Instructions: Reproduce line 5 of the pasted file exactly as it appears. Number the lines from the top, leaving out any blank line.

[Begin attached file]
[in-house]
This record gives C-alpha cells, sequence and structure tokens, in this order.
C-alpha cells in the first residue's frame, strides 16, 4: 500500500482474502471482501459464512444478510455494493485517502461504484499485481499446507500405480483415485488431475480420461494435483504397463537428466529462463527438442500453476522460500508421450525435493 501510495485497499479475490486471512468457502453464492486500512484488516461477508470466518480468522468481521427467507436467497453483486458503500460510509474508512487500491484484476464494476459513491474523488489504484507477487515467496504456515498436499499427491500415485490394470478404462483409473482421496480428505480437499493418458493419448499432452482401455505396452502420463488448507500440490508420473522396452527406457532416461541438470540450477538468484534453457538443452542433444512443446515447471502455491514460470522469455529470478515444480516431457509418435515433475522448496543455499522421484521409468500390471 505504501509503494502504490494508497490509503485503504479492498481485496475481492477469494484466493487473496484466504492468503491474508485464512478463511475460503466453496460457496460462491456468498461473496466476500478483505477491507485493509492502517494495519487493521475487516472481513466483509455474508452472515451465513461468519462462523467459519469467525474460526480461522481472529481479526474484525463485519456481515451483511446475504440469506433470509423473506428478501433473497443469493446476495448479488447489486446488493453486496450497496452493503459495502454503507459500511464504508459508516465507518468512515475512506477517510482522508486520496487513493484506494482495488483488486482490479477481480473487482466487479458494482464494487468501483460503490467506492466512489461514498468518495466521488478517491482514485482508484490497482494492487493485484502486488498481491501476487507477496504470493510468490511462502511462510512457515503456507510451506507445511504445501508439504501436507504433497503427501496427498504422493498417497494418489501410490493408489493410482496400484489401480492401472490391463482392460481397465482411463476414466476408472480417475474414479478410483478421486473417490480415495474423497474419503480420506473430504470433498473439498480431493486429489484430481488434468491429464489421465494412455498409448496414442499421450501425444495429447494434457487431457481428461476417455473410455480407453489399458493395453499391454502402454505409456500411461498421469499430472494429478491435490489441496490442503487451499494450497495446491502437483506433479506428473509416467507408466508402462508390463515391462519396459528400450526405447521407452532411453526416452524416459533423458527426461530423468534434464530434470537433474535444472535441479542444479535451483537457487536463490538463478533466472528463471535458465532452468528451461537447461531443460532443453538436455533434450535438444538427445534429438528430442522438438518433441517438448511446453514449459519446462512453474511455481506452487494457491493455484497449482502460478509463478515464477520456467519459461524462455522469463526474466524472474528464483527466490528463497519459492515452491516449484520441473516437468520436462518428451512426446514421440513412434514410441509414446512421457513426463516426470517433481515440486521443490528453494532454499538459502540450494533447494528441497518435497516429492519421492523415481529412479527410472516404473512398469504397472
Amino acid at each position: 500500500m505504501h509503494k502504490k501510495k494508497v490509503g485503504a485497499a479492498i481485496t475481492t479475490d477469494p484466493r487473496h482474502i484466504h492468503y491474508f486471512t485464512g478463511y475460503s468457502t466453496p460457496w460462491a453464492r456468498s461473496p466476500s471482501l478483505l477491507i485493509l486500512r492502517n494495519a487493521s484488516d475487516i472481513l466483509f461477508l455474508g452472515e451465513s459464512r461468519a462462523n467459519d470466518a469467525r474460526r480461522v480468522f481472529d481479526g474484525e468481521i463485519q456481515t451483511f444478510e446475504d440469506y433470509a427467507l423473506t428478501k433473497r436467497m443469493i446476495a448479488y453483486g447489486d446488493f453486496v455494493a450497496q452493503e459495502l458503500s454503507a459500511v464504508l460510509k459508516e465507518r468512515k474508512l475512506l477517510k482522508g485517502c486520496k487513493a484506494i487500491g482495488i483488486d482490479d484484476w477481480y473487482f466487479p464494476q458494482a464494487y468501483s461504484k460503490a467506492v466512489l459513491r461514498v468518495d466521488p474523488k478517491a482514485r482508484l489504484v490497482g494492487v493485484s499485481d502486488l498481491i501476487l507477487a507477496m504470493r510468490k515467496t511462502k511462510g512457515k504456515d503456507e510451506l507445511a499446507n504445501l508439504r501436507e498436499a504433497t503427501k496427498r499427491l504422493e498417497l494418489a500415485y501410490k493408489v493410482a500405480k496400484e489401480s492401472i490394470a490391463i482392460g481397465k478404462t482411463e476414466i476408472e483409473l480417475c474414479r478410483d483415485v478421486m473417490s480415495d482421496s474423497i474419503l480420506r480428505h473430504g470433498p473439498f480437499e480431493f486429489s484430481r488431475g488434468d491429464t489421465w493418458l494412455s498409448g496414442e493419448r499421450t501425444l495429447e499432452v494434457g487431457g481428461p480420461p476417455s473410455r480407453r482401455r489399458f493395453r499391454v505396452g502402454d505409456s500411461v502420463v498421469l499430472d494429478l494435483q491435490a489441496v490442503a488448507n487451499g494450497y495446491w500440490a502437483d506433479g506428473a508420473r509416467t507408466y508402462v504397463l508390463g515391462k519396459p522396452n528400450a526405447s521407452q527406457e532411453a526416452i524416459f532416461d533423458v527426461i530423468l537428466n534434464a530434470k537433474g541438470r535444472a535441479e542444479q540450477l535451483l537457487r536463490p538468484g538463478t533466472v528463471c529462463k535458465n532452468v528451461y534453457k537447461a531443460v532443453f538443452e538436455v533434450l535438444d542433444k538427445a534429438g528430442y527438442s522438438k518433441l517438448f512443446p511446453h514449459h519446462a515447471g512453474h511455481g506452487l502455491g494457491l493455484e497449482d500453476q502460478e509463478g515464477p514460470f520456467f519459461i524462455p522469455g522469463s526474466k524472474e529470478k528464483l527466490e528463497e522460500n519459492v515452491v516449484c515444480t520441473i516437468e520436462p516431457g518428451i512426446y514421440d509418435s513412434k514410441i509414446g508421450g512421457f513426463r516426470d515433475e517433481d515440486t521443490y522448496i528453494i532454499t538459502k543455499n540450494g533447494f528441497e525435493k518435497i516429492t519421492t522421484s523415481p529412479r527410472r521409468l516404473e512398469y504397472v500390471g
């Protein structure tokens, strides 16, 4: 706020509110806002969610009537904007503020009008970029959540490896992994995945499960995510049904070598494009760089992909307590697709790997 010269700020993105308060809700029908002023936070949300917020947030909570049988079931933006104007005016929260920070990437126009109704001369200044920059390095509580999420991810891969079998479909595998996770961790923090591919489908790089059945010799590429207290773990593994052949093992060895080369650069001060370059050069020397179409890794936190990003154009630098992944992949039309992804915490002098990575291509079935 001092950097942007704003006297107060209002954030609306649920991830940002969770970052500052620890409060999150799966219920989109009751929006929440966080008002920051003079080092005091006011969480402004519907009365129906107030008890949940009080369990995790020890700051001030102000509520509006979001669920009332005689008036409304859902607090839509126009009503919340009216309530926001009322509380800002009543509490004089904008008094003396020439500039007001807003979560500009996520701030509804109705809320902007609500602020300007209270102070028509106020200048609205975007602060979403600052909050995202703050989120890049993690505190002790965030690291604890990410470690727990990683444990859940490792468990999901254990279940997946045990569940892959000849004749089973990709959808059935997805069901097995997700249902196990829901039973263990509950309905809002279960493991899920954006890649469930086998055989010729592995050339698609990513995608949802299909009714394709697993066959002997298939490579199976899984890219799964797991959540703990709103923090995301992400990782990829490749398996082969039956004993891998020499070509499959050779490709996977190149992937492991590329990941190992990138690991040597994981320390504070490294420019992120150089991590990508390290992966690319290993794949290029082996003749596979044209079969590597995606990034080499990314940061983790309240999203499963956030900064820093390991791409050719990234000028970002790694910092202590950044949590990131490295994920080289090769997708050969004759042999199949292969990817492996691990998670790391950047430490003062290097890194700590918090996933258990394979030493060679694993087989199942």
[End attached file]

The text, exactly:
């Protein structure tokens, strides 16, 4: 706020509110806002969610009537904007503020009008970029959540490896992994995945499960995510049904070598494009760089992909307590697709790997 010269700020993105308060809700029908002023936070949300917020947030909570049988079931933006104007005016929260920070990437126009109704001369200044920059390095509580999420991810891969079998479909595998996770961790923090591919489908790089059945010799590429207290773990593994052949093992060895080369650069001060370059050069020397179409890794936190990003154009630098992944992949039309992804915490002098990575291509079935 001092950097942007704003006297107060209002954030609306649920991830940002969770970052500052620890409060999150799966219920989109009751929006929440966080008002920051003079080092005091006011969480402004519907009365129906107030008890949940009080369990995790020890700051001030102000509520509006979001669920009332005689008036409304859902607090839509126009009503919340009216309530926001009322509380800002009543509490004089904008008094003396020439500039007001807003979560500009996520701030509804109705809320902007609500602020300007209270102070028509106020200048609205975007602060979403600052909050995202703050989120890049993690505190002790965030690291604890990410470690727990990683444990859940490792468990999901254990279940997946045990569940892959000849004749089973990709959808059935997805069901097995997700249902196990829901039973263990509950309905809002279960493991899920954006890649469930086998055989010729592995050339698609990513995608949802299909009714394709697993066959002997298939490579199976899984890219799964797991959540703990709103923090995301992400990782990829490749398996082969039956004993891998020499070509499959050779490709996977190149992937492991590329990941190992990138690991040597994981320390504070490294420019992120150089991590990508390290992966690319290993794949290029082996003749596979044209079969590597995606990034080499990314940061983790309240999203499963956030900064820093390991791409050719990234000028970002790694910092202590950044949590990131490295994920080289090769997708050969004759042999199949292969990817492996691990998670790391950047430490003062290097890194700590918090996933258990394979030493060679694993087989199942």